N2 - The intrinsic increase of reactive oxygen species (ROS) production in cancer cells after malignant transformation frequently induces redox adaptation, leading to enhanced antioxidant capacity. Peroxiredoxin I (PrxI), an enzyme responsible for eliminating hydrogen peroxide, has been found to be elevated in many types of cancer cells. Since overexpression of PrxI promoted cancer cells' survival and resistance to chemotherapy and radiotherapy, PrxI has been proposed as a therapeutic target for anticancer drugs. In this study, we aimed to investigate the anticancer efficacy of a small molecule inhibitor of PrxI. Results: By a high-throughput screening approach, we identified AMRI-59 as a potent inhibitor of PrxI. AMRI-59 increased cellular ROS, leading to the activation of both mitochondria-and apoptosis signal-regulated kinase-1-mediated signaling pathways, resulting in apoptosis of A549 human lung adenocarcinoma. AMRI-59 caused no significant changes in ROS level, proliferation, and apoptosis of PrxI-knockdown A549 cells by RNA interference. PrxI overexpression or N-acetylcysteine pretreatment abrogated AMRI-59-induced cytotoxicity in A549 cells. AMRI-59 rendered tumorigenic ovarian cells more susceptible to ROS-mediated death compared with nontumorigenic cells. Moreover, significant antitumor activity of AMRI-59 was observed in mouse tumor xenograft model implanted with A549 cells with no apparent acute toxicity. Innovation: This study offers preclinical proof-of-concept for AMRI-59, a lead small molecule inhibitor of PrxI, as an anticancer agent. Conclusions: Our results highlight a promising strategy for cancer therapy that preferentially eradicates cancer cells by targeting the PrxI-mediated redox-dependent survival pathways.

AB - The intrinsic increase of reactive oxygen species (ROS) production in cancer cells after malignant transformation frequently induces redox adaptation, leading to enhanced antioxidant capacity. Peroxiredoxin I (PrxI), an enzyme responsible for eliminating hydrogen peroxide, has been found to be elevated in many types of cancer cells. Since overexpression of PrxI promoted cancer cells' survival and resistance to chemotherapy and radiotherapy, PrxI has been proposed as a therapeutic target for anticancer drugs. In this study, we aimed to investigate the anticancer efficacy of a small molecule inhibitor of PrxI. Results: By a high-throughput screening approach, we identified AMRI-59 as a potent inhibitor of PrxI. AMRI-59 increased cellular ROS, leading to the activation of both mitochondria-and apoptosis signal-regulated kinase-1-mediated signaling pathways, resulting in apoptosis of A549 human lung adenocarcinoma. AMRI-59 caused no significant changes in ROS level, proliferation, and apoptosis of PrxI-knockdown A549 cells by RNA interference. PrxI overexpression or N-acetylcysteine pretreatment abrogated AMRI-59-induced cytotoxicity in A549 cells. AMRI-59 rendered tumorigenic ovarian cells more susceptible to ROS-mediated death compared with nontumorigenic cells. Moreover, significant antitumor activity of AMRI-59 was observed in mouse tumor xenograft model implanted with A549 cells with no apparent acute toxicity. Innovation: This study offers preclinical proof-of-concept for AMRI-59, a lead small molecule inhibitor of PrxI, as an anticancer agent. Conclusions: Our results highlight a promising strategy for cancer therapy that preferentially eradicates cancer cells by targeting the PrxI-mediated redox-dependent survival pathways.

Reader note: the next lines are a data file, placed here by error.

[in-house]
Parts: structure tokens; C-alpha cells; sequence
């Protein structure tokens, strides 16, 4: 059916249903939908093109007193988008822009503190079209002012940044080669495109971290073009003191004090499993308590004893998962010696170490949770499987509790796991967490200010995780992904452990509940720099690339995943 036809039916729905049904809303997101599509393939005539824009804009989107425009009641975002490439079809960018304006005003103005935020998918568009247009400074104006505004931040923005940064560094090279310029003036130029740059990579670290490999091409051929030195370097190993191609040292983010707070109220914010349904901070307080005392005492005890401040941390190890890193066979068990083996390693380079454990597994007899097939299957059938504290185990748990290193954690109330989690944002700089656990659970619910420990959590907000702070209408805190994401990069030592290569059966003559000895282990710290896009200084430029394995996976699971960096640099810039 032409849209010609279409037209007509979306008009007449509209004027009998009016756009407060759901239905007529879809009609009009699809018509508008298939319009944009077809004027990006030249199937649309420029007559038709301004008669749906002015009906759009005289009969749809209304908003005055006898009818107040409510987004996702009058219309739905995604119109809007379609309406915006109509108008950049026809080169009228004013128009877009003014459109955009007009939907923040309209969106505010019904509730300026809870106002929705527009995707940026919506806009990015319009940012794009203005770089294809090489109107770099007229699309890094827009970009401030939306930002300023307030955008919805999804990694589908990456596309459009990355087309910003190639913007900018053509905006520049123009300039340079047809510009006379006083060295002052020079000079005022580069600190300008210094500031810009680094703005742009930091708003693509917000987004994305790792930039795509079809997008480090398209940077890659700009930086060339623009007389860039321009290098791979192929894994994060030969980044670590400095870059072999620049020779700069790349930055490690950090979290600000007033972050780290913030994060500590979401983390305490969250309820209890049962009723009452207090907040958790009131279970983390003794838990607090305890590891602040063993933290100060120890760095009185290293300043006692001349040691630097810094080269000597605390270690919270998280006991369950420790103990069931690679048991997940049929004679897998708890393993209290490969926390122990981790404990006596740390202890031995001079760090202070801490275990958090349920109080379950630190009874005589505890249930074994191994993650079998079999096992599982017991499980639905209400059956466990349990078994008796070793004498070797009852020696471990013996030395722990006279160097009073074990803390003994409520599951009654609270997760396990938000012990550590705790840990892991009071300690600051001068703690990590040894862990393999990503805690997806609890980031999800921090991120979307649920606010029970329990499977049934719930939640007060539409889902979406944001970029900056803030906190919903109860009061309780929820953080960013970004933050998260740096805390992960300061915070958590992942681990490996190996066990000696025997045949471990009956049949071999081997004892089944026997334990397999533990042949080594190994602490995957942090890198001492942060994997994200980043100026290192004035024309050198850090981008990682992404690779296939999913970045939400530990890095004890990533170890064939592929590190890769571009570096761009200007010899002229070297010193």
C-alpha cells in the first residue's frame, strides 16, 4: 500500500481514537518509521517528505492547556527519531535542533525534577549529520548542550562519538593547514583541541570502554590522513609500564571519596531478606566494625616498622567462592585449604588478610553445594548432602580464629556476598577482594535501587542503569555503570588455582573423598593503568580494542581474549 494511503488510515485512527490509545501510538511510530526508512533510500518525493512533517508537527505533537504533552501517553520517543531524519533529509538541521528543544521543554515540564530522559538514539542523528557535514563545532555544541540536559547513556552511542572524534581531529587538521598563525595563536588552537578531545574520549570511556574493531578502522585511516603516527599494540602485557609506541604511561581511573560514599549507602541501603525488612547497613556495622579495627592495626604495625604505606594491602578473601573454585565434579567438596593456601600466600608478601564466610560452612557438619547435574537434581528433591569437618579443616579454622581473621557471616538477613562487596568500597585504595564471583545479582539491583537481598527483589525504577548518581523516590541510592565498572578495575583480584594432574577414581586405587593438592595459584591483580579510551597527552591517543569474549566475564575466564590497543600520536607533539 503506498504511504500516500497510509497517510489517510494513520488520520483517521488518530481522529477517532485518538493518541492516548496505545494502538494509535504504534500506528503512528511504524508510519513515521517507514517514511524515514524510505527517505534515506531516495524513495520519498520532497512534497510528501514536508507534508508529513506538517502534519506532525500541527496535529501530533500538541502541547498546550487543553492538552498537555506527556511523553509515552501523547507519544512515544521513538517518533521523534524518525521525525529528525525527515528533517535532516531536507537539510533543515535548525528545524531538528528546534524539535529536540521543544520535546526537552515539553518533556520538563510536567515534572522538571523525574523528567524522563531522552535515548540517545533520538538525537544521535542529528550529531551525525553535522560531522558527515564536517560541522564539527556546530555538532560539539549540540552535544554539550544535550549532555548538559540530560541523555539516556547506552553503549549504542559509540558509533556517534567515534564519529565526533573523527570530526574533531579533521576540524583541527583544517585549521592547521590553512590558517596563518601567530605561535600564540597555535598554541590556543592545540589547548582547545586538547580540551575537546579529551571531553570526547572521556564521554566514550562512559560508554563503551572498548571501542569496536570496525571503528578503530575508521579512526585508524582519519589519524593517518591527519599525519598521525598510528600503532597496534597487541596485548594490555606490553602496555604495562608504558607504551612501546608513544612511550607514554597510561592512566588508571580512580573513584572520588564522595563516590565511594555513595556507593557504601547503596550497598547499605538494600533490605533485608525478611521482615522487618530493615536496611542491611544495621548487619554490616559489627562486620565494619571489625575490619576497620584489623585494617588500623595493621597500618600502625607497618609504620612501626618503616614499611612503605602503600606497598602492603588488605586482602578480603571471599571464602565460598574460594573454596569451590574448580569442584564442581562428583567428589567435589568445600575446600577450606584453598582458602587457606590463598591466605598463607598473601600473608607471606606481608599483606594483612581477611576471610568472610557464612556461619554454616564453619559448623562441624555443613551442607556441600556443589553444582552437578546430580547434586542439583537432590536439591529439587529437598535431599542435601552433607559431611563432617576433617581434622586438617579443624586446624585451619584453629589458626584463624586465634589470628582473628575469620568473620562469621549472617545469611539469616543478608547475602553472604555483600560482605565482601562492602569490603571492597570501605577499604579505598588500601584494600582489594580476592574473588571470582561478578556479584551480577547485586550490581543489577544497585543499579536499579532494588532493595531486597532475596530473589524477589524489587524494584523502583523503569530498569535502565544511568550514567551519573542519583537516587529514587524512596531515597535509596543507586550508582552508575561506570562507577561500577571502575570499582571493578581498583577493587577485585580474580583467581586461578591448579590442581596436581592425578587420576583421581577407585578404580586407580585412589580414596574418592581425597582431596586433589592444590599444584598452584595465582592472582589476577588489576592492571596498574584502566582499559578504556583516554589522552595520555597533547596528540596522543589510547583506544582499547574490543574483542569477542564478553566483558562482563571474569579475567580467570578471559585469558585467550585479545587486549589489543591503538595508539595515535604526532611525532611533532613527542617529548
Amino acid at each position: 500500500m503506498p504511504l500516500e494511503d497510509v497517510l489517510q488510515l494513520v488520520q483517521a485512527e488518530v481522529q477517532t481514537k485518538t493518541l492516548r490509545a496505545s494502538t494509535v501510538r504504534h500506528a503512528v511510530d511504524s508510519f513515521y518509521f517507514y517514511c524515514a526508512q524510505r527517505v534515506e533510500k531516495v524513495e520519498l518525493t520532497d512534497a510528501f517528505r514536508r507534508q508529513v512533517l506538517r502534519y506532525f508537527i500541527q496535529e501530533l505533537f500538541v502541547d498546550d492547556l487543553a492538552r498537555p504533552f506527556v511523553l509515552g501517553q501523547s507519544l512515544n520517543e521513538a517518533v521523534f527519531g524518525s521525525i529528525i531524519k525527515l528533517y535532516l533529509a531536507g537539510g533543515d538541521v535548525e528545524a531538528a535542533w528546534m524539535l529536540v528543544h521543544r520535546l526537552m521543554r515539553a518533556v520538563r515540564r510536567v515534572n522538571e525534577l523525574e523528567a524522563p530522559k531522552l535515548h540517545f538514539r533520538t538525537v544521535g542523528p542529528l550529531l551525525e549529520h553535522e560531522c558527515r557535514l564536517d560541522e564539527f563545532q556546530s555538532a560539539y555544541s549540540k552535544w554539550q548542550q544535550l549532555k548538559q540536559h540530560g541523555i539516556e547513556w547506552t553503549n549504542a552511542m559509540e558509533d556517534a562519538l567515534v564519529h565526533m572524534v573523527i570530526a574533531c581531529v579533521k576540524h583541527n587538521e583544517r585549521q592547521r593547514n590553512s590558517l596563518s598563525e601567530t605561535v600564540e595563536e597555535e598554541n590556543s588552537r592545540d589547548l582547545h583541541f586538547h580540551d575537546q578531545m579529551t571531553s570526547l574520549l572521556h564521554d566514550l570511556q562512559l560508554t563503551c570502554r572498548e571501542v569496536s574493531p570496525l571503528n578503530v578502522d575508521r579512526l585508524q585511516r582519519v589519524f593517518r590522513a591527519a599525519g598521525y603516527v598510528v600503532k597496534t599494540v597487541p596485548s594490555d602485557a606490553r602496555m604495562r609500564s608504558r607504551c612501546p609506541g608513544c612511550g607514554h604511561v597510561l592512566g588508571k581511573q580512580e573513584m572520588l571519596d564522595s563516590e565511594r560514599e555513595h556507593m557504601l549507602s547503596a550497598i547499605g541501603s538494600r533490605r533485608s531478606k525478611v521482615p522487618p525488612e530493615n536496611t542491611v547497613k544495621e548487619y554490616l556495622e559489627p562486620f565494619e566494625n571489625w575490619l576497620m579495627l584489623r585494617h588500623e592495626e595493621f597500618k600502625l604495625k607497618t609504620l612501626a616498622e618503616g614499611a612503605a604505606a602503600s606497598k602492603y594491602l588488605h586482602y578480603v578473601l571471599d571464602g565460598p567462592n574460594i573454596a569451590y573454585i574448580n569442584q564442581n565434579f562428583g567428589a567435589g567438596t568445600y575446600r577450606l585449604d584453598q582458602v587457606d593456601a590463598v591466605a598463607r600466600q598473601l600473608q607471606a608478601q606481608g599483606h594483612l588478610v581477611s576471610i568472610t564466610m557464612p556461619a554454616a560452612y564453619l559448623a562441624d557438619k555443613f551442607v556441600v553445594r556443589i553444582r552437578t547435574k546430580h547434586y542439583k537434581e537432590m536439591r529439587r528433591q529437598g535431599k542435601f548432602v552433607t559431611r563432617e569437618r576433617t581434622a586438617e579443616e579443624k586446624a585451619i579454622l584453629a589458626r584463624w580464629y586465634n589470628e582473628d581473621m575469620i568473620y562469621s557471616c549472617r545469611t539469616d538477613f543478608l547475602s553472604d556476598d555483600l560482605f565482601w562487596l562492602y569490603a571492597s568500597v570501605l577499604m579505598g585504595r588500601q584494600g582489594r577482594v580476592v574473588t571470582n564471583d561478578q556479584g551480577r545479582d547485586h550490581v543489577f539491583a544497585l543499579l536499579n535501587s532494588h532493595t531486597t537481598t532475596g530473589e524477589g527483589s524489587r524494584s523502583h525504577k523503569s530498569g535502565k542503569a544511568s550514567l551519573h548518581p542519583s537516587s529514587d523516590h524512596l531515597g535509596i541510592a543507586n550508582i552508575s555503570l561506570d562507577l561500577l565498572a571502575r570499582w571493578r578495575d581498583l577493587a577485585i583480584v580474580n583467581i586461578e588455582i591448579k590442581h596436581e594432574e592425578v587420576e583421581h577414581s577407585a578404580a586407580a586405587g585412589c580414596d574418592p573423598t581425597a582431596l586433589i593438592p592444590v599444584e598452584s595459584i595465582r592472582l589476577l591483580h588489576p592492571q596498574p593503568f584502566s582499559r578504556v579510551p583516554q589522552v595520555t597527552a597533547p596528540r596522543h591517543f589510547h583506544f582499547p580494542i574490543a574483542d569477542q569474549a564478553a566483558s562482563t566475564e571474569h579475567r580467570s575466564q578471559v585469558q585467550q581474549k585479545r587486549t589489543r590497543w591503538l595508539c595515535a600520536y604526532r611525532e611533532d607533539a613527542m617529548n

UR - http://www.scopus.com/inward/record.url?scp=84962589825&partnerID=8YFLogxK

UR - http://www.scopus.com/inward/citedby.url?scp=84962589825&partnerID=8YFLogxK

U2 - 10.1089/ars.2014.6187

DO - 10.1089/ars.2014.6187

M3 - Article

C2 - 26528922

AN - SCOPUS:84962589825

VL - 24

SP - 453

EP - 469

JO - Antioxidants and Redox Signaling

JF - Antioxidants and Redox Signaling

SN - 1523-0864

IS - 8

ER -